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Saturday, 16 October marks the start of this year’s Family Learning Festival and the midway point of Black History Month.

As such, it’s a great opportunity to discover black British history together as a family. Whether you’re currently homeschooling or looking for ways to develop and expand your child’s learning outside the classroom, keep reading for a variety of ideas and sources of inspiration.

Family reading: David Olusoga’s Black and British books

Two books covers: Black and British, A Forgotten History by David Olusoga and Black and British, A short, essential history by David Olusoga

Building on historian and broadcaster David Olusoga’s groundbreaking BBC documentary series of the same name, Black and British unflinchingly explores the long and troubled history linking the British Isles with Africa. The new edition for younger readers, aimed at ages 12 and up, complements all the essentials of the original award-winning text with extra maps, photographs and illustrations. 

Try setting reading goals as a family and setting aside some time to talk about what you’ve each learned. You may also find it helpful to consolidate your knowledge with the Black and British documentary series, recently re-uploaded to iPlayer.

Visual learning via The Black Curriculum

Founded in June 2019, The Black Curriculum is a social enterprise that works to promote the incorporation of black British history into the UK curriculum. You can purchase teaching resources through its online shop, as well as access free educational videos exploring areas as diverse as: the Bristol Bus Boycott, the history of the Notting Hill Parade, and the Tudor trumpeter John Blanke.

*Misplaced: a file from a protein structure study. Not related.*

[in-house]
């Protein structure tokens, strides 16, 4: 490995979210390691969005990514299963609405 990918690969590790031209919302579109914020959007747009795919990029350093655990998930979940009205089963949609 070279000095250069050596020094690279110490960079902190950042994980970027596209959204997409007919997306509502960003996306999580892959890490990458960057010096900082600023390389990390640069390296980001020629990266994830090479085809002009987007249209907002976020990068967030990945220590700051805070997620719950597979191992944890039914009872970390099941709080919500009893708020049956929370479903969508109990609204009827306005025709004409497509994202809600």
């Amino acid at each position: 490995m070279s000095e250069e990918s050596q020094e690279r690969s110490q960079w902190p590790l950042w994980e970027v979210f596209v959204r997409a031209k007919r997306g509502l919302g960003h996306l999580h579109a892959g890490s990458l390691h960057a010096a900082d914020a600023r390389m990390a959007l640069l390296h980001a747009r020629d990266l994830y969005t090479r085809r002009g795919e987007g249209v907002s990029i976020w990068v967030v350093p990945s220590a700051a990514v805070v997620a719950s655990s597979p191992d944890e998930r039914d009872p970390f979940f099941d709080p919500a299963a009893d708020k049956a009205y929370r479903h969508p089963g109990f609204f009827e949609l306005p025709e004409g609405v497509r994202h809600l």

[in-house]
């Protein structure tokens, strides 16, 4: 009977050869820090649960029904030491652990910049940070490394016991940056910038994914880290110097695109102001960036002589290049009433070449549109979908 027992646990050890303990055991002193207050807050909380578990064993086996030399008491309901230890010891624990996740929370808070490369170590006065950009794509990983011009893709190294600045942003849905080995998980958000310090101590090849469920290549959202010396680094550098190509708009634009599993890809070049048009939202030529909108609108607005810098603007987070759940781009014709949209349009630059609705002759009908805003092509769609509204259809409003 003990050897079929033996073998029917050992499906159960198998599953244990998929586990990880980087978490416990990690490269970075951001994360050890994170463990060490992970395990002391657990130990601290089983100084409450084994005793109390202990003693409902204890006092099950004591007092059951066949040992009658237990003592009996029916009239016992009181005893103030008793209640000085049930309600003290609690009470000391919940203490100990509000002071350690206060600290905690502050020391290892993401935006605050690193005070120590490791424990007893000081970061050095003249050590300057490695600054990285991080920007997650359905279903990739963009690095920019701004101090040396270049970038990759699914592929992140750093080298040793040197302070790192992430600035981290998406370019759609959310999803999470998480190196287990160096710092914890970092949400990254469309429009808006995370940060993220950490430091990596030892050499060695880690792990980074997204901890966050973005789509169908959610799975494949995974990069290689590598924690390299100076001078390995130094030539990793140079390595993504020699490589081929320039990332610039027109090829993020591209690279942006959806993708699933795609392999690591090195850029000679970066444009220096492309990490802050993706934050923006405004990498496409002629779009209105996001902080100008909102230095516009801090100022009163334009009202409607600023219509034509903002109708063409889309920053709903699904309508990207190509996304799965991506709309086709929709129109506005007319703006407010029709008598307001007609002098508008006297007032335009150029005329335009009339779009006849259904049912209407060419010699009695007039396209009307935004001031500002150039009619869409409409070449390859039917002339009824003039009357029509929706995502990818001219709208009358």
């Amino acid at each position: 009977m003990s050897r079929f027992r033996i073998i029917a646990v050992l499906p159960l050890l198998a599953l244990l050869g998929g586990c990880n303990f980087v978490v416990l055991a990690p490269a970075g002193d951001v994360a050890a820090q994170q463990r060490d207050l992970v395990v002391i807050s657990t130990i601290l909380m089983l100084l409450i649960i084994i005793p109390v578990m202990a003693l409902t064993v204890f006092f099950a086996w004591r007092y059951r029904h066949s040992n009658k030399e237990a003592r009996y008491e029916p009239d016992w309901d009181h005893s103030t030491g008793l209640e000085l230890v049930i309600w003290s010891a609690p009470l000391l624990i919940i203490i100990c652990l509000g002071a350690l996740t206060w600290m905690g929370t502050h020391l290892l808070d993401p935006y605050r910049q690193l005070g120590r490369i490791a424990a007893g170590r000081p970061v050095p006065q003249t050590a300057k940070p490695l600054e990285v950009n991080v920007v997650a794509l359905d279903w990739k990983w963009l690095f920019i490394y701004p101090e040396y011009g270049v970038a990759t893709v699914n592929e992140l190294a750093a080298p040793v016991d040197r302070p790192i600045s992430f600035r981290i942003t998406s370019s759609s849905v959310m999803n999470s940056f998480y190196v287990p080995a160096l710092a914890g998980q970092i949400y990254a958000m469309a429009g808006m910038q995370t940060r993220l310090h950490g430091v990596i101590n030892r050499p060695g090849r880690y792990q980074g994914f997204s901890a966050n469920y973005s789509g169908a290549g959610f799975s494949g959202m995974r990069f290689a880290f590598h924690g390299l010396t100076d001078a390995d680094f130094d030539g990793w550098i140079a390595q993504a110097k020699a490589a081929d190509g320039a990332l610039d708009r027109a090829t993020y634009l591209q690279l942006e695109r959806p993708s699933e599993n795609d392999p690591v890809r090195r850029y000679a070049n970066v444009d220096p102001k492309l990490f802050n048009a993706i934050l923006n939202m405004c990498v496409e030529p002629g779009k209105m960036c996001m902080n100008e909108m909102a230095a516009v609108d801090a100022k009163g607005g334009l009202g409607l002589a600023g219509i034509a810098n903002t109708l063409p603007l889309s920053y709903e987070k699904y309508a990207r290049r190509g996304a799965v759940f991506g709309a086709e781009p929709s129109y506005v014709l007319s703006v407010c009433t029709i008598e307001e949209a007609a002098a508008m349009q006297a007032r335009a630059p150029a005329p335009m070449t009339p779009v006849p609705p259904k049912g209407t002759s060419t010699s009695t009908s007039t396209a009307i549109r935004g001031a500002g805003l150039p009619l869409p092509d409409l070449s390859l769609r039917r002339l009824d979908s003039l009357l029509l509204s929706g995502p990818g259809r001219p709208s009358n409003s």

Family days out: English Heritage’s Painting our Past exhibition

If you’re itching to get out and about this October, how about venturing over to the nearest site of English Heritage’s nationwide Painting our Past exhibition? Split across six English Heritage-linked spots, Painting our Past showcases portraits of six historic black Britons who lived as far back as the Roman period and as recently as the 20th century. Check out:

  • Arthur Roberts (1897-1982) at Berwick-upon-Tweed Barracks, Northumberland, painted by Chloe Cox
  • Dido Belle (1761-1804) at Kenwood House, London, painted by Mikéla Henry-Lowe
  • Emperor Septimius Severus (145-211) at Corbridge Roman Town on Hadrian’s Wall, Northumberland, painted by Elena Onwochei-Garcia
  • Abbot Hadrian (640-710) at St Augustine’s Abbey, Kent, painted by Clifton Powell
  • Sarah Forbes Bonetta (1843-1880) at Osborne House, Isle of Wight, painted by Hannah Uzor
  • James Chappell at Kirby Hall, Northamptonshire, painted by Glory Samjolly

For older teens and parents: Steve McQueen’s Small Axe films

Free to watch on BBC iPlayer, Oscar-winning director Steve McQueen’s five Small Axe films bring to life the experiences of London’s West Indian community in the latter half of the twentieth century. The anthology’s title comes from an African proverb popularised by a Bob Marley song of the same name:

“If you are the big tree, we are the small axe.”

Dramatising key events such as the trial of the Mangrove Nine and the Brixton Uprising, Small Axe equips its viewers with an understanding of how we got to where we are today: as Steve McQueen told the BBC at the films’ premiere last year, they are “…A commentary on where we were, where we are and where we want to go.”

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